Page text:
This means that we are predetermined to develop a phobia if we have a negative association with it. Free will is not considered in this approach which tells us that people have no personal responsibility for their behaviour. Scientifically the approaches are both similar. In the cognitive approach psychologists believe that behaviour should be testable in a scientific manner. One of the assumptions is that all behaviour should be measurable in a quantitative manner and studied objectively. For example, a laboratory experiment produced by Loftus (1987) found that if victims are faced with a weapon, they tend to focus only on this weapon rather than the offender. This experiment was in a controlled environment, it allowed Loftus to determine cause and effect. The behaviourist approach also believes that behaviour should be measured in a quantitative manner an example being Bandura's work; it was performed under laboratory conditions, one of the most scientific methods. In these experiments children are assigned to experimental conditions or controlled conditions by changing the variables Bandura could conclude that aggression was due to the social learning theory. The only difference in these approaches is that the behavioural approach focuses on nurture whereas the cognitive approach focuses on neither. Behaviourists believe that we are born as a blank slate and society shapes our behaviour. The two main processes of learning behaviour are through classical conditioning and operant conditioning. Classical conditioning is learning through association and operant conditioning is learning through positive and negative association/reinforcement. Behaviourist approach would believe that phobias are a learnt process via classical conditioning, as shown in the Little Albert case. On the other hand the cognitive approach has failed to recognise the influence of nature or nurture in its assumptions. For example the cognitive approach has done research into intelligence but has not looked at the influence of genes in its research or environmental factors (such as wealth) that could influence intelligence. Overall the approaches have more similarities than differences. ?? ?? ?? ?? AS Psychology - Compare and Contrast - Group Work Model Answers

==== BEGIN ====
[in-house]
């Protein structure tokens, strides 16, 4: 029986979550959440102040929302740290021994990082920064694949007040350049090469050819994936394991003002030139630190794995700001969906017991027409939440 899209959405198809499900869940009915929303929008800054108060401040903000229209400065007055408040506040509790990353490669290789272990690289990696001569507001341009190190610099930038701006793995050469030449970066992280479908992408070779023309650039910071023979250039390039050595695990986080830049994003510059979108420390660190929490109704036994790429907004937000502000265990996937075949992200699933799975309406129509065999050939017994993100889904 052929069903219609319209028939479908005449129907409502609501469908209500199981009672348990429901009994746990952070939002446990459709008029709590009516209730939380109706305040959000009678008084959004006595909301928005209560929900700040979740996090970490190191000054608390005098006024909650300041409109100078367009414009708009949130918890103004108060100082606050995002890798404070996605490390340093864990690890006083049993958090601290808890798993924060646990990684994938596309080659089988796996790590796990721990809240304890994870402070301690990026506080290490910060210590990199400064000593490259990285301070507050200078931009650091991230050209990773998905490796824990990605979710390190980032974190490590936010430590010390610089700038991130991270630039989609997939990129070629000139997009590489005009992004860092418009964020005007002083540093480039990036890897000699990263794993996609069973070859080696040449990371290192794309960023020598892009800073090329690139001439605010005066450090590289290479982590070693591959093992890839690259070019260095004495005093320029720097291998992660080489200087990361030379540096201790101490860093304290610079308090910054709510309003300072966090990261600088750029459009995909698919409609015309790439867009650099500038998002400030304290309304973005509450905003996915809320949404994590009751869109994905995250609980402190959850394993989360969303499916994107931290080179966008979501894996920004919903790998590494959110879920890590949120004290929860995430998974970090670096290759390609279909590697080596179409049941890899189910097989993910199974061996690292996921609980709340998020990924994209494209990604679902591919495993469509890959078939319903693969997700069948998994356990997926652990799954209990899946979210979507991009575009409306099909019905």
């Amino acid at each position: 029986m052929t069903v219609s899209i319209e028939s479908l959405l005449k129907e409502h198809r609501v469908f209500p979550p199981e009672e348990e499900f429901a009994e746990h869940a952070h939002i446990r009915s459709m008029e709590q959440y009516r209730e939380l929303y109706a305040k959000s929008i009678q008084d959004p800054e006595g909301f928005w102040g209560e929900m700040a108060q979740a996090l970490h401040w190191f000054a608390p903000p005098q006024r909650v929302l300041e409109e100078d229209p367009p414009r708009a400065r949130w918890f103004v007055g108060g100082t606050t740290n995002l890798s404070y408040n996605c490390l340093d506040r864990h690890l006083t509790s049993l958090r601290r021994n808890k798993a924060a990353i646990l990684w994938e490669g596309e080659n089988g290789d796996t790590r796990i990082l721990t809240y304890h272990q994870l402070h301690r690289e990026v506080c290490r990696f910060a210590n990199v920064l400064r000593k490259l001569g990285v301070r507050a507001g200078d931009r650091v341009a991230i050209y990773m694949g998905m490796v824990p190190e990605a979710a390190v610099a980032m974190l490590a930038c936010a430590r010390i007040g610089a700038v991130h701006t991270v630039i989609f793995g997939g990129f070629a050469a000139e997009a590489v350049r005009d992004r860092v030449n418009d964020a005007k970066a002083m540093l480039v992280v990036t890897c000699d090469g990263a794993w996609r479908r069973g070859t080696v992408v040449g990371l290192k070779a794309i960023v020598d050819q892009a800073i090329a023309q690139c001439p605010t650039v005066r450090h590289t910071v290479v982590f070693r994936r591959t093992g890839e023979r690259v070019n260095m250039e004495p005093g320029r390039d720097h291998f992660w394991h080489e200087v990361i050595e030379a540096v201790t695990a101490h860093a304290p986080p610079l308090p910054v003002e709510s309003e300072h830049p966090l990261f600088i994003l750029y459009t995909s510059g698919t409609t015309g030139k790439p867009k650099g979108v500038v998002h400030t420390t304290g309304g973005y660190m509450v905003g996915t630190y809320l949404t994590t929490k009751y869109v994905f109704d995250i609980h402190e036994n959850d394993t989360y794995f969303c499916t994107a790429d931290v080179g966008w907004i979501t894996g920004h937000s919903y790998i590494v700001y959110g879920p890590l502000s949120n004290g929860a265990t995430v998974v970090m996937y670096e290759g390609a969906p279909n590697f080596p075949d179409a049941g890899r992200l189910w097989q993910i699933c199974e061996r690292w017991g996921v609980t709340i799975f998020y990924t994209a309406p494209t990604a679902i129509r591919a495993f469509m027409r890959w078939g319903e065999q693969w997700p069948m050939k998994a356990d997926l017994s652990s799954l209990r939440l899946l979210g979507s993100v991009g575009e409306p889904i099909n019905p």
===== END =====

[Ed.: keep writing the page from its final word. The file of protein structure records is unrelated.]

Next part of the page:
The above preview is unformatted text

Found what you're looking for?

  • Start learning 29% faster today
  • Over 150,000 essays available
  • Just £6.99 a month

Here's what a teacher thought of this essay

4 star(s)



The writer has made a very good attempt at comparing and contrasting the different psychological approaches. Quite a lot of detail has been included although more referencing needs to be added so that it is clear where the ideas have come from.

To improve this essay the writer needs to organise the content better. It would be advisable to give a clear, concise and accurate account of each theory or approach and then compare and contrast them.